North American Slave Revolts: The Creole Affair
Although Northern newspapers no doubt give much attention to slave revolts and rebellion during the period of slavery little attention has been given by historians to the most interesting of all, The Creole Affair.
To revolt means to detach from or rise against a higher authority for whatever reason. A slave revolt was when slaves rose against their mastered and tried to gain freedom anyway possible. A slave revolt is technically slaves having a mutiny. They pretty much had enough of all the hard labor work and not to mention brutal beatings, so they revolted. Some slaves resorted to violence, and some just decided to escape to freedom. Some also resorted to committing suicide and other things of that nature. The colonial era witnessed two significant slave rebellions. In 1712, about twenty-five slaves armed themselves with guns and clubs and set fire to houses on the northern edge of New York City. A second uprising, known as, Cato’s Conspiracy, originated in Stono, South Carolina, in 1739. England was at war with Spain, and a group of about eighty slaves attempted to march to Spanish Florida, where they expected to find a place to hide for safety. A battle opened up when they were overtaken by armed whites. Almost forty-four blacks and twenty-one whites were killed (Herbert Aptheker, 1943 & Eugene D. Genovese 1979).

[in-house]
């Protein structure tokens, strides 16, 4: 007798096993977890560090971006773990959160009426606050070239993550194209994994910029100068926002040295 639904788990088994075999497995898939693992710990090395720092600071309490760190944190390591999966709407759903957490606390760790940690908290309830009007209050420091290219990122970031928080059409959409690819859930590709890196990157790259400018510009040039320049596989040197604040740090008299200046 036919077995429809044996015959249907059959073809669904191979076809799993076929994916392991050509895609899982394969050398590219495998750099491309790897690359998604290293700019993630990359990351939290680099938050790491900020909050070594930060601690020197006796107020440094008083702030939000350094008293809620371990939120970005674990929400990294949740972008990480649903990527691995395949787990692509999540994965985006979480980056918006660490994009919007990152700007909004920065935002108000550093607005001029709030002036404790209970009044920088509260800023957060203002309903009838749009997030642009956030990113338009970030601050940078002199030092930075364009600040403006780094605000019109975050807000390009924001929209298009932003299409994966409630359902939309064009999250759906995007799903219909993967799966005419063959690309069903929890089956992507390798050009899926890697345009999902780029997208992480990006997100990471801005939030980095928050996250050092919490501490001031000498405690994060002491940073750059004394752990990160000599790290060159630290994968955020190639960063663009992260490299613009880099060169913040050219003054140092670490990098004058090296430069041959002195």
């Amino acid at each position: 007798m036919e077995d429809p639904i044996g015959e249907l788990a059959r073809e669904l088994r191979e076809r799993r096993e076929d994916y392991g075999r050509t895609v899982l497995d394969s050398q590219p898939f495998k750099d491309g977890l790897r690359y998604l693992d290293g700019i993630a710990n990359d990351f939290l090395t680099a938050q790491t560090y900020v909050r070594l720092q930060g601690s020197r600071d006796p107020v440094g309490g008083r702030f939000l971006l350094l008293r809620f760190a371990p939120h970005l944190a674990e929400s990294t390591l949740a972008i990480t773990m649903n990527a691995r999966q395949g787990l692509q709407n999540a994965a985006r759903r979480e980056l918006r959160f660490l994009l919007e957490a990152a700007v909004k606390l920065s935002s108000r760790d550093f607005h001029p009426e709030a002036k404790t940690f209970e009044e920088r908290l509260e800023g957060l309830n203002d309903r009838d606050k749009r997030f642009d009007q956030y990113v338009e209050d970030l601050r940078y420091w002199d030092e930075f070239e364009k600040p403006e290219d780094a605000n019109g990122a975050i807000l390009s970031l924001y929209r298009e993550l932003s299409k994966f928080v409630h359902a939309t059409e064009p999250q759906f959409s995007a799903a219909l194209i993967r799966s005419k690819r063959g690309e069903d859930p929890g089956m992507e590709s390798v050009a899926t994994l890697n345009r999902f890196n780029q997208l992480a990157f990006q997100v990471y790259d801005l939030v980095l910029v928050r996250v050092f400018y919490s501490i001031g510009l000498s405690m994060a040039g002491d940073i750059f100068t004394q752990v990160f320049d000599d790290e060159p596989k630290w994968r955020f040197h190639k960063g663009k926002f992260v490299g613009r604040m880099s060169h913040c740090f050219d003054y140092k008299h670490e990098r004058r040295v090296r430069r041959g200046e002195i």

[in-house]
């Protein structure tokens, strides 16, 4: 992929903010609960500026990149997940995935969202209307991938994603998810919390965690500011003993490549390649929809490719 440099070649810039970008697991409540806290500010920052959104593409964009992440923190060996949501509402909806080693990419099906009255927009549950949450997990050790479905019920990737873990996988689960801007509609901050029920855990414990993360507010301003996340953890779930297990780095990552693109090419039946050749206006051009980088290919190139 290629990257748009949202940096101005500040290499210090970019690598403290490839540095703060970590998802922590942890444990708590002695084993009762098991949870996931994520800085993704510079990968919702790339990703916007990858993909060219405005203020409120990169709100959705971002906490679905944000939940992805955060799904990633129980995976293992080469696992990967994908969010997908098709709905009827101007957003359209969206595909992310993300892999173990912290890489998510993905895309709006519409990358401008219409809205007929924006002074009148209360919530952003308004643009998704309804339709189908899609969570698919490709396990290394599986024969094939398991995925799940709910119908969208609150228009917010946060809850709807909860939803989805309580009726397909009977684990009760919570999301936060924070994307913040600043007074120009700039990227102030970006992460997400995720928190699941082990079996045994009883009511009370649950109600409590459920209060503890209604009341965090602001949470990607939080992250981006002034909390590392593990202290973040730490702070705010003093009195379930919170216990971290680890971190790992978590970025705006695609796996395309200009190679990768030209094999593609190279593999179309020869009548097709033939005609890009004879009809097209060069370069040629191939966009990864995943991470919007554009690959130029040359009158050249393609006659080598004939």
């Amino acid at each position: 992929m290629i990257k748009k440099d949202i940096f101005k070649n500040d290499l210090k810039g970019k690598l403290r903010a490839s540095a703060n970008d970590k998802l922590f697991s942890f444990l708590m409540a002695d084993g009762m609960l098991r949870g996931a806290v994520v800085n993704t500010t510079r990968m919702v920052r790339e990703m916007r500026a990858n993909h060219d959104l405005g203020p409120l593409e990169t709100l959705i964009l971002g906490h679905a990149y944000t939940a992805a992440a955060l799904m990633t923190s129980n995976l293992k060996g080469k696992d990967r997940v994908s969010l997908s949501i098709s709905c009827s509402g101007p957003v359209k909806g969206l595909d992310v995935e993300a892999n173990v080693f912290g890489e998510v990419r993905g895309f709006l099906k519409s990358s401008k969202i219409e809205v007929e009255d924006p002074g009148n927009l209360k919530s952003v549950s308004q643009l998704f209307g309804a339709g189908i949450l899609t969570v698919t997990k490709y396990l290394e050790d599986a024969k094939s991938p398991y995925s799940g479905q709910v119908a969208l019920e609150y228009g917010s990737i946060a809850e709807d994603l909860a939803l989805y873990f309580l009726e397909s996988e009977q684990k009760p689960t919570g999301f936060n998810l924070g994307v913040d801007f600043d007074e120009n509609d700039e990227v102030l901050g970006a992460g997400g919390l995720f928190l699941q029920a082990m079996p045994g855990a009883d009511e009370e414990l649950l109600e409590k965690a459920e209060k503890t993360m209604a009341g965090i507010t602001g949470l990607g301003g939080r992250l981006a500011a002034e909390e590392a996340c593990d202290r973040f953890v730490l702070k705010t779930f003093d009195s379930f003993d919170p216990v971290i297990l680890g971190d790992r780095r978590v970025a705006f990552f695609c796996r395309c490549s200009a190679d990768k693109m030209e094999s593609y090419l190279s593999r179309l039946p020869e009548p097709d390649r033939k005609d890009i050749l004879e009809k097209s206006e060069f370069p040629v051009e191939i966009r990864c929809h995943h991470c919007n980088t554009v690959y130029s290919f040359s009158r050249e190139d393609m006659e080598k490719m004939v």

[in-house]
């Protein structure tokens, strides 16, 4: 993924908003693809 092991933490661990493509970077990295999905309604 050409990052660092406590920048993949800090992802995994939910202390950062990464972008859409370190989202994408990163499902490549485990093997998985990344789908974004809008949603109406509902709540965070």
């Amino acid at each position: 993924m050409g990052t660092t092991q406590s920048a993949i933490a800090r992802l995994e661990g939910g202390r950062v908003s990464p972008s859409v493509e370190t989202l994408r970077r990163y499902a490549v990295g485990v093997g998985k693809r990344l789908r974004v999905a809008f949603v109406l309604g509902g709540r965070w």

At midnight on Monday October 25, 1841, The United States ship called the Creole, which was then owned by Johnson and Eperson who resided in Richmond, Virginia, and commanded by Captain Robert Ensor, left its port of Richmond heading for New Orleans with a load of tobacco and slaves. The male slaves were kept in a separate place on the ship, they were on the forward hold all with the exemption of a man named Lewis who was the old McCargo servant and was allowed to stay in the cabin. The women were kept in the main hold of the ship except six females who were the servants. While...
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